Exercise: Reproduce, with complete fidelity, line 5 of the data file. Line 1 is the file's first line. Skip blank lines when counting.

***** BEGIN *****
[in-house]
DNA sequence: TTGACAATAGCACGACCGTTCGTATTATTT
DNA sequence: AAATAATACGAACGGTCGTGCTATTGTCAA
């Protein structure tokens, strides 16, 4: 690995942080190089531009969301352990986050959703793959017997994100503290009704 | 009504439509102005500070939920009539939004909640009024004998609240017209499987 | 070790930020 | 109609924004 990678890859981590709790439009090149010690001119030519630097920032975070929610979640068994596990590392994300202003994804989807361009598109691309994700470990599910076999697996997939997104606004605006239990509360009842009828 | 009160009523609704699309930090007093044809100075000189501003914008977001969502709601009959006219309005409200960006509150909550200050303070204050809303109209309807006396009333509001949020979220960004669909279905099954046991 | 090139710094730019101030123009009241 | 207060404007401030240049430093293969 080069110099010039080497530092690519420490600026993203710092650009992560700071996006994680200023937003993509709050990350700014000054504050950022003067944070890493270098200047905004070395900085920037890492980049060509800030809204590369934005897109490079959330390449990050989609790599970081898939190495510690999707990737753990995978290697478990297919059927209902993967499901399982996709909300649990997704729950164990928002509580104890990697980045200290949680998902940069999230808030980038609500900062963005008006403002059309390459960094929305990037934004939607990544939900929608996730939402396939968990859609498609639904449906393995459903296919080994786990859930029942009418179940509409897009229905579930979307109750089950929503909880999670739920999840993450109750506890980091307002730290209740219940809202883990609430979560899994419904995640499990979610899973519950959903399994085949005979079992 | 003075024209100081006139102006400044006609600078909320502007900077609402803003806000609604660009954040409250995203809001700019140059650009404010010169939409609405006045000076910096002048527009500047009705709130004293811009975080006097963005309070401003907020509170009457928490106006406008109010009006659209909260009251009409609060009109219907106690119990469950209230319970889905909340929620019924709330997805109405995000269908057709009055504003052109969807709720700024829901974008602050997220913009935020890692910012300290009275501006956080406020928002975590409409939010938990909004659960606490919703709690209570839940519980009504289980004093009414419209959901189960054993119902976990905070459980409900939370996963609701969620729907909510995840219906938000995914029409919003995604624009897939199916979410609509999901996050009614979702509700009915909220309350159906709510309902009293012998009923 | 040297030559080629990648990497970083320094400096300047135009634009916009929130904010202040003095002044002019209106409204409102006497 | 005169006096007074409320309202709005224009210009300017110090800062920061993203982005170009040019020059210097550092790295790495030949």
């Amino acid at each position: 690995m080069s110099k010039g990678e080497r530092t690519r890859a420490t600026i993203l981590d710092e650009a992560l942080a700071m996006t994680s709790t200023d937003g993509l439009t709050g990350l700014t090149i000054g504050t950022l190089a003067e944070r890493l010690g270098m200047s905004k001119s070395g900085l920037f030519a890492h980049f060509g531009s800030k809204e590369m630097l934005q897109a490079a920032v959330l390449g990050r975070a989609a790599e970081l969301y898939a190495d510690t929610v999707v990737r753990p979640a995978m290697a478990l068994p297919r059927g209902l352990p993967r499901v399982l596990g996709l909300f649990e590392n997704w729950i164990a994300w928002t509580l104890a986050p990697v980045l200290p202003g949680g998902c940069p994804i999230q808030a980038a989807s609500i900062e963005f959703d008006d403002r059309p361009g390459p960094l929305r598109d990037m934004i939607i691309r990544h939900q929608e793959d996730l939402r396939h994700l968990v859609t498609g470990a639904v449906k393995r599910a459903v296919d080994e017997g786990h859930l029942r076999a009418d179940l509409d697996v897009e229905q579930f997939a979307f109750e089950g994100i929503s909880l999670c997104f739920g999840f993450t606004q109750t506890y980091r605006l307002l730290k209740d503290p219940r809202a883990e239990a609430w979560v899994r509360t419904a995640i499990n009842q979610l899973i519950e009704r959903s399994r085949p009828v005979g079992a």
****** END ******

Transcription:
């Amino acid at each position: 690995m080069s110099k010039g990678e080497r530092t690519r890859a420490t600026i993203l981590d710092e650009a992560l942080a700071m996006t994680s709790t200023d937003g993509l439009t709050g990350l700014t090149i000054g504050t950022l190089a003067e944070r890493l010690g270098m200047s905004k001119s070395g900085l920037f030519a890492h980049f060509g531009s800030k809204e590369m630097l934005q897109a490079a920032v959330l390449g990050r975070a989609a790599e970081l969301y898939a190495d510690t929610v999707v990737r753990p979640a995978m290697a478990l068994p297919r059927g209902l352990p993967r499901v399982l596990g996709l909300f649990e590392n997704w729950i164990a994300w928002t509580l104890a986050p990697v980045l200290p202003g949680g998902c940069p994804i999230q808030a980038a989807s609500i900062e963005f959703d008006d403002r059309p361009g390459p960094l929305r598109d990037m934004i939607i691309r990544h939900q929608e793959d996730l939402r396939h994700l968990v859609t498609g470990a639904v449906k393995r599910a459903v296919d080994e017997g786990h859930l029942r076999a009418d179940l509409d697996v897009e229905q579930f997939a979307f109750e089950g994100i929503s909880l999670c997104f739920g999840f993450t606004q109750t506890y980091r605006l307002l730290k209740d503290p219940r809202a883990e239990a609430w979560v899994r509360t419904a995640i499990n009842q979610l899973i519950e009704r959903s399994r085949p009828v005979g079992a």